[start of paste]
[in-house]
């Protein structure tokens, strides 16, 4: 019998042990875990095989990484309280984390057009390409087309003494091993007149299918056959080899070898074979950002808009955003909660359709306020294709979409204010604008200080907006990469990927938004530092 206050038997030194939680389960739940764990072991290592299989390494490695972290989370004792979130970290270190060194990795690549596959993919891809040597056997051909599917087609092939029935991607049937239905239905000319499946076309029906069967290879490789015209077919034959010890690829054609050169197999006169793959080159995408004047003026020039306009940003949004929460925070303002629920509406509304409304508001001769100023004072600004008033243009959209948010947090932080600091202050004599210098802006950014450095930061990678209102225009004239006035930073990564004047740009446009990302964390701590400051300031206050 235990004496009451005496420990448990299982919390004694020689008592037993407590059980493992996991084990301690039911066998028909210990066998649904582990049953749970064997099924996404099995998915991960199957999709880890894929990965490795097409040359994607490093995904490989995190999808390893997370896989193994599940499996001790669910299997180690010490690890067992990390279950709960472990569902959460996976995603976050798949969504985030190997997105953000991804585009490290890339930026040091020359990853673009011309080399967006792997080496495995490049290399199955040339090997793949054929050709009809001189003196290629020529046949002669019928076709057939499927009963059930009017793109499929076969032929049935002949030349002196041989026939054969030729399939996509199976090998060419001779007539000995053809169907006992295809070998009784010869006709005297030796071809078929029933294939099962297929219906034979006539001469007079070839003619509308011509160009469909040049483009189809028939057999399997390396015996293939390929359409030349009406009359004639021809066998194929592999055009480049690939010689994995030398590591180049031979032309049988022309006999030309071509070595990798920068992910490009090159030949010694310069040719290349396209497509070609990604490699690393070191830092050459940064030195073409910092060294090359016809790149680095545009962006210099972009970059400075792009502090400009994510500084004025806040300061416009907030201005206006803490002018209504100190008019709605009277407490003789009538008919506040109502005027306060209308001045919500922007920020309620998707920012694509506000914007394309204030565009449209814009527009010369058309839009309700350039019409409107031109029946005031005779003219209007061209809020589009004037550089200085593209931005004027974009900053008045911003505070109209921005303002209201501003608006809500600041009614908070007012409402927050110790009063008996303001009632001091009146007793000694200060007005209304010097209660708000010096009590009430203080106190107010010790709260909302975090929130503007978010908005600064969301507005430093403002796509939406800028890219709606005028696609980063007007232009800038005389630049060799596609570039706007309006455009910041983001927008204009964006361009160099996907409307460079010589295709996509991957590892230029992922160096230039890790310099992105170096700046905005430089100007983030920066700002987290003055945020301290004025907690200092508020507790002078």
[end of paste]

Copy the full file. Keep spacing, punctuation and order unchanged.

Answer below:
[in-house]
């Protein structure tokens, strides 16, 4: 019998042990875990095989990484309280984390057009390409087309003494091993007149299918056959080899070898074979950002808009955003909660359709306020294709979409204010604008200080907006990469990927938004530092 206050038997030194939680389960739940764990072991290592299989390494490695972290989370004792979130970290270190060194990795690549596959993919891809040597056997051909599917087609092939029935991607049937239905239905000319499946076309029906069967290879490789015209077919034959010890690829054609050169197999006169793959080159995408004047003026020039306009940003949004929460925070303002629920509406509304409304508001001769100023004072600004008033243009959209948010947090932080600091202050004599210098802006950014450095930061990678209102225009004239006035930073990564004047740009446009990302964390701590400051300031206050 235990004496009451005496420990448990299982919390004694020689008592037993407590059980493992996991084990301690039911066998028909210990066998649904582990049953749970064997099924996404099995998915991960199957999709880890894929990965490795097409040359994607490093995904490989995190999808390893997370896989193994599940499996001790669910299997180690010490690890067992990390279950709960472990569902959460996976995603976050798949969504985030190997997105953000991804585009490290890339930026040091020359990853673009011309080399967006792997080496495995490049290399199955040339090997793949054929050709009809001189003196290629020529046949002669019928076709057939499927009963059930009017793109499929076969032929049935002949030349002196041989026939054969030729399939996509199976090998060419001779007539000995053809169907006992295809070998009784010869006709005297030796071809078929029933294939099962297929219906034979006539001469007079070839003619509308011509160009469909040049483009189809028939057999399997390396015996293939390929359409030349009406009359004639021809066998194929592999055009480049690939010689994995030398590591180049031979032309049988022309006999030309071509070595990798920068992910490009090159030949010694310069040719290349396209497509070609990604490699690393070191830092050459940064030195073409910092060294090359016809790149680095545009962006210099972009970059400075792009502090400009994510500084004025806040300061416009907030201005206006803490002018209504100190008019709605009277407490003789009538008919506040109502005027306060209308001045919500922007920020309620998707920012694509506000914007394309204030565009449209814009527009010369058309839009309700350039019409409107031109029946005031005779003219209007061209809020589009004037550089200085593209931005004027974009900053008045911003505070109209921005303002209201501003608006809500600041009614908070007012409402927050110790009063008996303001009632001091009146007793000694200060007005209304010097209660708000010096009590009430203080106190107010010790709260909302975090929130503007978010908005600064969301507005430093403002796509939406800028890219709606005028696609980063007007232009800038005389630049060799596609570039706007309006455009910041983001927008204009964006361009160099996907409307460079010589295709996509991957590892230029992922160096230039890790310099992105170096700046905005430089100007983030920066700002987290003055945020301290004025907690200092508020507790002078």